Appleton Seed Library is a relatively new endeavor that has gained a strong following in a short amount of time. Master Gardener Bev Kindschy interviewed Master Gardener Kari Witthuhn who envisioned the program and has been behind its success.
What is the history behind Appleton Seed Library? ASL was conceptualized in the winter of 2015. Throughout the course of the next year, I studied the history of seed libraries, visited four different branch locations within our state, attended the annual Seed Savers Conference in Decorah, Iowa, worked on design elements/handouts, took seed saving courses, and created the vision and execution to open the “drawers” at Appleton Public Library. For me, I really wanted to promote community building, elevate the importance of heirloom seed saving, and engage in collecting the stories of seeds themselves. Being an artist by nature, the idea of curating a creative project like this was a great fit.
What was the need you saw? Seeds are an overlooked link to human survival. Historically, seeds have always been a shared commodity; today we face their control, patenting and stricter regulations. After listening to Tom Ashbrook’s “On Point” interview about seed libraries, it helped me understand the importance of seed biodiversity, appreciate local flavor via produce and the importance of creating a common place for like-minded folks to share in this seed based reciprocity. The ecological impact, enjoyment of growing seed to seed and the nutritional aspect all resonate with me. Regionally, the closest seed library is in Waupaca, so the need for one in the Fox Cities was present.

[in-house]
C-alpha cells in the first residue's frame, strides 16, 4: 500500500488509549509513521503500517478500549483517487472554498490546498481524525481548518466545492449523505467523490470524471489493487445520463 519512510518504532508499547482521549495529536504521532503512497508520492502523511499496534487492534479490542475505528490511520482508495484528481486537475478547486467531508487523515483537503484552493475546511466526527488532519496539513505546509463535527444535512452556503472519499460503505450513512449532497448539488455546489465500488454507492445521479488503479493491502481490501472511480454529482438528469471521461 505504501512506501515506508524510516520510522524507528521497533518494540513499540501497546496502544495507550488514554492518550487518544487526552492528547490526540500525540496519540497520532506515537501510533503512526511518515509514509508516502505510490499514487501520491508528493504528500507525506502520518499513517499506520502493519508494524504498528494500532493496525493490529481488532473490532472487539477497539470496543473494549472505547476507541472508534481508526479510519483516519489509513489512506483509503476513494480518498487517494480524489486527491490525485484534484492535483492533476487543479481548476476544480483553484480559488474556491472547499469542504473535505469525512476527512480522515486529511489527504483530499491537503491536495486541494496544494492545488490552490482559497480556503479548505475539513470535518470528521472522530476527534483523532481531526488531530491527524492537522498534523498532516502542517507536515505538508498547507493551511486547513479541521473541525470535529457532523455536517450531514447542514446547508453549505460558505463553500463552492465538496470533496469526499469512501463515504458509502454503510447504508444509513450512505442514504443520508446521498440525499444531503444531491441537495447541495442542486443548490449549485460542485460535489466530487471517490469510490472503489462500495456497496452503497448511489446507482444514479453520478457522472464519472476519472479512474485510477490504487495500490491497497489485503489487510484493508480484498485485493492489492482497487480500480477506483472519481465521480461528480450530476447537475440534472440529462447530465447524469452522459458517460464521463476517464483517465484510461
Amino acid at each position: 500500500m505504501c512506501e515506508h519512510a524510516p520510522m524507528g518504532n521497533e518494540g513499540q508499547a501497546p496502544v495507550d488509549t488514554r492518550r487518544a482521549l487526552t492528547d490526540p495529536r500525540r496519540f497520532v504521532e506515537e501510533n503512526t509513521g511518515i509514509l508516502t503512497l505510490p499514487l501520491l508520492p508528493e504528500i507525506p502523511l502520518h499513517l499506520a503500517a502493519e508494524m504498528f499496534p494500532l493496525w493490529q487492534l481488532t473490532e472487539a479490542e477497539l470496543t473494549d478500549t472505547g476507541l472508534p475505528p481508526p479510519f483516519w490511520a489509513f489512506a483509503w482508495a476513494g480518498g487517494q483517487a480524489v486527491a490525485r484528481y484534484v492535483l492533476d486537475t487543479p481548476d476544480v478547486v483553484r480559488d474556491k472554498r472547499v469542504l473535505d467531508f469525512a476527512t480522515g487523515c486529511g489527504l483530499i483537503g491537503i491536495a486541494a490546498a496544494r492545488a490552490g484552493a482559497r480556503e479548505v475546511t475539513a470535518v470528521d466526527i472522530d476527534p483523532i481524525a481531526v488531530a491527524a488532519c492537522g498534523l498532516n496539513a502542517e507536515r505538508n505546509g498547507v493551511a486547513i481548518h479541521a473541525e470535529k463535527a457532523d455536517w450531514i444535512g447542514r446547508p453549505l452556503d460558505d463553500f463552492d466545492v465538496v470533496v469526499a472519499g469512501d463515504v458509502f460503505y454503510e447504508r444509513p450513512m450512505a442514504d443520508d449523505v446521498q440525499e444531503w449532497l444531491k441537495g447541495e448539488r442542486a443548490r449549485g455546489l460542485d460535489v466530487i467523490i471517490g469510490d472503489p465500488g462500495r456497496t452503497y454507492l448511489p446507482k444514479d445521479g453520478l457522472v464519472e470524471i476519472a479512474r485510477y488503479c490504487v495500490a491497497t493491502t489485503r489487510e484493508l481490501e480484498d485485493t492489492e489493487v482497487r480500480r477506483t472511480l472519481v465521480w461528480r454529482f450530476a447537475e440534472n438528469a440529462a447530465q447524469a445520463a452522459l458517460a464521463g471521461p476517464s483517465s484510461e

How did grant writing go? All seed libraries are designed, governed and established in various ways. Having some “seed money” was a clear need I identified early on. As I considered all the ways to raise money to launch the program, I was connected with the Community Foundation of the Fox Valley. Learning the grant writing process was fairly easy because I had a niche that definitely could impact a diverse array of patrons and help promote sustainability. What hurdles did you have? The biggest hurdle I face is the lack of other core members to help maintain, grow and foster the potential behind all that a seed library could be for a community.
What successes? The heirloom seed sharing community is generous; I’ve connected with an array of wonderful large and grassroots seed companies that are working hard to maintain seed diversity and heritage. I’ve successfully held a celebratory ‘Seedy Saturday’ event to celebrate the years we’ve been open to the public; both years have drawn over 100 community members. I’ve created a ‘Seed Stewards’ program that helps to maintain seed stock inventory. In 2017, we had five local growers signed up to grow our various seeds and that number is rising for 2018.
What is the status of your project today? April 2018, we celebrated our two year
of seed sharing and seed education. We’ve dispersed over 2,000 seed packets and have held over a dozen hands on learning and educational workshops. We continue to remain open to various community partnerships, and will begin working to integrate our seeds into local school garden programs.
Do you have any call to action? To impact the community as I’d envisioned, I definitely need more OCMG’s to step into various roles; organization, volunteer support, education, long range planning, seed packing, etc. I also wish to document local seed stories from people who have acquired saved seeds from a lineage of past growers. If you know an old farmer/gardener or personally have seeds that you save from year to year, I’d love to set up interviews. I’m looking to develop a core group of OCMG seed savers to assist in sustaining the seed stock which would be a more intensive mentorship than our current ‘Seed Stewards’ program.
For more information about seed saving and the Seed Savers Exchange, read our previous blog here.